Every failed SIEM project that I have witnessed was due to a lack of ownership from the client. Too many organisations depend on the vendor and say that "once the product is installed I will figure out how to make use of it" and don't bother defining their requirements upfront and take control of the project outcome.
Unfortunately, I have seen a number of Australian organisations spend in excess of five million dollars on their SIEM deployment without any return on their investment. But you don't need to spend too much money if you know what you want to get out of the project.
Getting key stakeholders and business groups involved in helping define the requirements also plays a big part in ensuring the success of the project. At a minimum you need executive sponsorship and internal audit, compliance, IT security and IT operations involved.
Clearly define your operational requirements
Too often the vendor is depended upon to guess what the client's requirements are and the end result is a vanilla install of the product that doesn't meet any of the specific business requirements. The value of any SIEM product is directly related to the data that is put into the system, the understanding of what the system can derive from the data, and the actions the system can be programmed to take.
You need to clearly define why you're deploying a SIEM solution and look past the vendor's marketing messages. Is it to support your 24/7 security operations centre? Is it to provide real-time and historic views into external attacks? Is it to meet your audit and compliance mandates? Is it to manage insider threats? Is it to manage fraud? Once you meet your key requirement you then have all the time to extend your SIEM deployment into other areas. Develop a two to three year road-map for all functions that will influence buying decisions for the initial implementation.
Think outside the square
Where is your important data? On the routers, switches and firewalls, or is it on the back-end databases and mainframes?
Too often, organisations collect terabytes of meaningless data while their core assets and data are ignored. Too often a SIEM is used for simple log management, while its real power is never utilised and the value that can be gained from the internal assets ignored. No auditor cares about which servers are secure unless they relate to a business application. When considering log analysis for security governance, make sure you understand which physical and logical assets support the business application and don't get caught up in technology silos. List these supporting components and ignore log output which is not relevant to the business application. Some of the better deployments I have seen include:
- Mobile device security - a mobile operator used a SIEM to detect malware-like behavior among subscribers based on connectivity patterns, as well as preventing DDoS attacks by monitoring increases in Call Detail Records (CDR) averages.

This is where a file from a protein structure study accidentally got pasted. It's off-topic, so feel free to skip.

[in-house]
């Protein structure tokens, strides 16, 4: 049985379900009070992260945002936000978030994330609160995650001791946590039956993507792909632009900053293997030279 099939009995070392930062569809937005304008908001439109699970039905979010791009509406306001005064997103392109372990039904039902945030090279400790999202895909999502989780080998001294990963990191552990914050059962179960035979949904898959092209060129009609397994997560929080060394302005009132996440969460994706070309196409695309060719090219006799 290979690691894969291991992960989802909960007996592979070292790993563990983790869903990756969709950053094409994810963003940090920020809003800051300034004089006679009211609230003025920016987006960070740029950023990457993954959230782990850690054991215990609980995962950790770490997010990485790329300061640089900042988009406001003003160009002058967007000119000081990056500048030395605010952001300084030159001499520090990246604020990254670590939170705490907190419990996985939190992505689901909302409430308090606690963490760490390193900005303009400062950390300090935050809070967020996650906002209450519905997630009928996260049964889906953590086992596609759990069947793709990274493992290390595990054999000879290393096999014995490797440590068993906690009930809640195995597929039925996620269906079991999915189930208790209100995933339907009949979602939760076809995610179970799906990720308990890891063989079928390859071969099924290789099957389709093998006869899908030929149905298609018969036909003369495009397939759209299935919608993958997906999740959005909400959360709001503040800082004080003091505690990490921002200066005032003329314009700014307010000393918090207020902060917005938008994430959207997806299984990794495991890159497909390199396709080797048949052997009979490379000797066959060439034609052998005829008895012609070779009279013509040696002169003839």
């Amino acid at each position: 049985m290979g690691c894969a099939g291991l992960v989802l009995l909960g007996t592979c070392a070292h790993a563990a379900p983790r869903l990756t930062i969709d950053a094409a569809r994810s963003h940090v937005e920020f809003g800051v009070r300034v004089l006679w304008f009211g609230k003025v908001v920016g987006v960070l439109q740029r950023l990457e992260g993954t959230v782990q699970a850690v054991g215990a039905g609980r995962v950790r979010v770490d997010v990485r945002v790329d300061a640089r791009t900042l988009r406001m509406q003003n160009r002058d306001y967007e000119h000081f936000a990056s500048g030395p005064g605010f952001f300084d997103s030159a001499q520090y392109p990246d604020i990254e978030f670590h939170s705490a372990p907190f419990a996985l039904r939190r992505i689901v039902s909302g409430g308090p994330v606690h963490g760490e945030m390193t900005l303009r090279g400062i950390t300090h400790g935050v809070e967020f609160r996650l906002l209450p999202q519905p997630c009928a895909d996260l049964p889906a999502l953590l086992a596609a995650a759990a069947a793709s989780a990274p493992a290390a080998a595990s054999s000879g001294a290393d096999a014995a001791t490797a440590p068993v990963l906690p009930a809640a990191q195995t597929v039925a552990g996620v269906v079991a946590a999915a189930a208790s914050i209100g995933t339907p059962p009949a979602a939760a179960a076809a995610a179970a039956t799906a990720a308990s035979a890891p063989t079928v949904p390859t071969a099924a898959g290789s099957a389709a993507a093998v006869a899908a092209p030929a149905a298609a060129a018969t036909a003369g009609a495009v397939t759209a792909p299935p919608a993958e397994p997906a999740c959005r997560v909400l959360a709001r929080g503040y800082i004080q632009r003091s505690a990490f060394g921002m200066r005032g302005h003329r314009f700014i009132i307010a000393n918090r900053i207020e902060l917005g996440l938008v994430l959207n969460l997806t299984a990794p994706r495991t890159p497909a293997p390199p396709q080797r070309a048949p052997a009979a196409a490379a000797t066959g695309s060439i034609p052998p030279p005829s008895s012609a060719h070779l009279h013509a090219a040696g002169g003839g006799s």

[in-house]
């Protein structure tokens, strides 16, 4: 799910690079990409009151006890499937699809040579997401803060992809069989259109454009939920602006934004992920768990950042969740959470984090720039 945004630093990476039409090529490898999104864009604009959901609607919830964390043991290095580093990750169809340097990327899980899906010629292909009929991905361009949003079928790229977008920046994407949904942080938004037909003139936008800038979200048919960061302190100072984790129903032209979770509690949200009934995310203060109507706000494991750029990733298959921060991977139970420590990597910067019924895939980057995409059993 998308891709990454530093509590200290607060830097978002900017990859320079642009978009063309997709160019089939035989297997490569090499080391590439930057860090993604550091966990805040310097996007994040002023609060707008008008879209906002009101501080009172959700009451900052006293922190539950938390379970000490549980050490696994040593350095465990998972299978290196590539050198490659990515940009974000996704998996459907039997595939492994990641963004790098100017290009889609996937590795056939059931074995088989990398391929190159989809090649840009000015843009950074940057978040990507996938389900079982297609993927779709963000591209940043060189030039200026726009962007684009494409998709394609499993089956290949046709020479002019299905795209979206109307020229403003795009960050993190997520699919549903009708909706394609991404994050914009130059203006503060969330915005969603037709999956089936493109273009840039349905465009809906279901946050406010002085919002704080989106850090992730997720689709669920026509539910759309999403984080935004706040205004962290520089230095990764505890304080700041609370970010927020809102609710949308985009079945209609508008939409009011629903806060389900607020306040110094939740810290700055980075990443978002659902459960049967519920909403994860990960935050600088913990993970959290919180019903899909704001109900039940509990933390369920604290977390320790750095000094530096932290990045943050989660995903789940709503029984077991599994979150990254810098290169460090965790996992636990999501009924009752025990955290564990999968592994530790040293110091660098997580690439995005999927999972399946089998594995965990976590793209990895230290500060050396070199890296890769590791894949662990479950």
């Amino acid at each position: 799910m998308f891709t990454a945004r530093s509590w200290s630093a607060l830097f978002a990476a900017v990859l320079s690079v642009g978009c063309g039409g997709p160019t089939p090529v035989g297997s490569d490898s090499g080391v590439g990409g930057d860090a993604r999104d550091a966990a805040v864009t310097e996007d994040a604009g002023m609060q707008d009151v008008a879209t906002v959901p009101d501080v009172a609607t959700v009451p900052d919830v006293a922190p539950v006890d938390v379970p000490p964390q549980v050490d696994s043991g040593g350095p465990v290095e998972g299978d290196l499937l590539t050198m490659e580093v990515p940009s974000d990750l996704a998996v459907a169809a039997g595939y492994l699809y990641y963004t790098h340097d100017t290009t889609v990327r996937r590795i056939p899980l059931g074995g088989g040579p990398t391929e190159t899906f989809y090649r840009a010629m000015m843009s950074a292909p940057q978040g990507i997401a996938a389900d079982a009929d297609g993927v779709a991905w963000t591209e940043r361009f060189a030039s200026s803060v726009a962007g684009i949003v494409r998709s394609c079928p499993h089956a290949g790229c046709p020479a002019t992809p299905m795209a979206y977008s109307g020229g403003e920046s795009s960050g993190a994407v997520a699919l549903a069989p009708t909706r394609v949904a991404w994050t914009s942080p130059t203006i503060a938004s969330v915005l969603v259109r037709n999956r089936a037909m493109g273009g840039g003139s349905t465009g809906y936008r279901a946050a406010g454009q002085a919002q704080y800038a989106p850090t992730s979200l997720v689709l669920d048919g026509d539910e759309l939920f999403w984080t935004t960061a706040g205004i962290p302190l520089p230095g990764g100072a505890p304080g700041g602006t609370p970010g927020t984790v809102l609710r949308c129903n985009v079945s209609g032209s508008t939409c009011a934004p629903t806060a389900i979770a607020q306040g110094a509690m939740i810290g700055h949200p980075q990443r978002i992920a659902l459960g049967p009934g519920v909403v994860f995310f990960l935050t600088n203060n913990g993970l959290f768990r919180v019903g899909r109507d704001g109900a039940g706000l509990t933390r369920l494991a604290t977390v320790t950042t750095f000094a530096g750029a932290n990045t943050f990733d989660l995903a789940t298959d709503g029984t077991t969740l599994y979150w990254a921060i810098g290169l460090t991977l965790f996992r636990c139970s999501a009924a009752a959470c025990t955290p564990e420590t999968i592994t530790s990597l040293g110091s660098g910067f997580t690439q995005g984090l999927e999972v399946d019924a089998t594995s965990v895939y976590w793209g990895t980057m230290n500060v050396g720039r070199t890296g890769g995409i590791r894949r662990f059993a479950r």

- Fraud management - a financial institution detected known, unknown, and potential instances of fraud by comparing disparate data sources, finding irregularities amongst a baseline of legitimate transactions, and identifying repeated events that represent actions taken by fraudsters.
- Management and monitoring of the convergence of physical and logical security - a government agency collected events from their door-access system and used their SIEM to send a command to their camera system to start recording anytime someone entered their data centre cage and stop recording when they exited. The same agency also combined physical door-access events to Windows Active Directory network access events to look for staff that were logged into the network but that had not swiped into the front door's card access system.
- ITIL Compliance - a service provider used a SIEM to reconcile their ITIL processes such as change, configuration and incident management.
- Insider threat management - a software company that held substantial amounts of intellectual property used their SIEM as an early warning system, detecting suspicious activity such as printing large numbers of files outside of business hours, emailing large attachments to personal email accounts, employee communication with competitors, and the clearing of system audit logs. In addition to the early warning system, the insider threat management includes information leak and IT sabotage-specific detection capabilities such as real-time rules designed to identify inappropriate access or transmission of sensitive data, or internal use and presence of hacking tools.
Don't underestimate the resourcing requirements
Things to watch out for include: the time it takes to define your requirements from all the key business stakeholders, disk space requirements, server hardware requirements, training requirements, and ongoing support requirements.
Security log volumes can be enormous and grow with explosive speed. Ensure that each log message that is being stored and retained supports some outcome. Don't store meaningless data. I have witnessed organisations invest significantly in SIEM licensing only to realise that they didn't budget enough for server hardware and storage.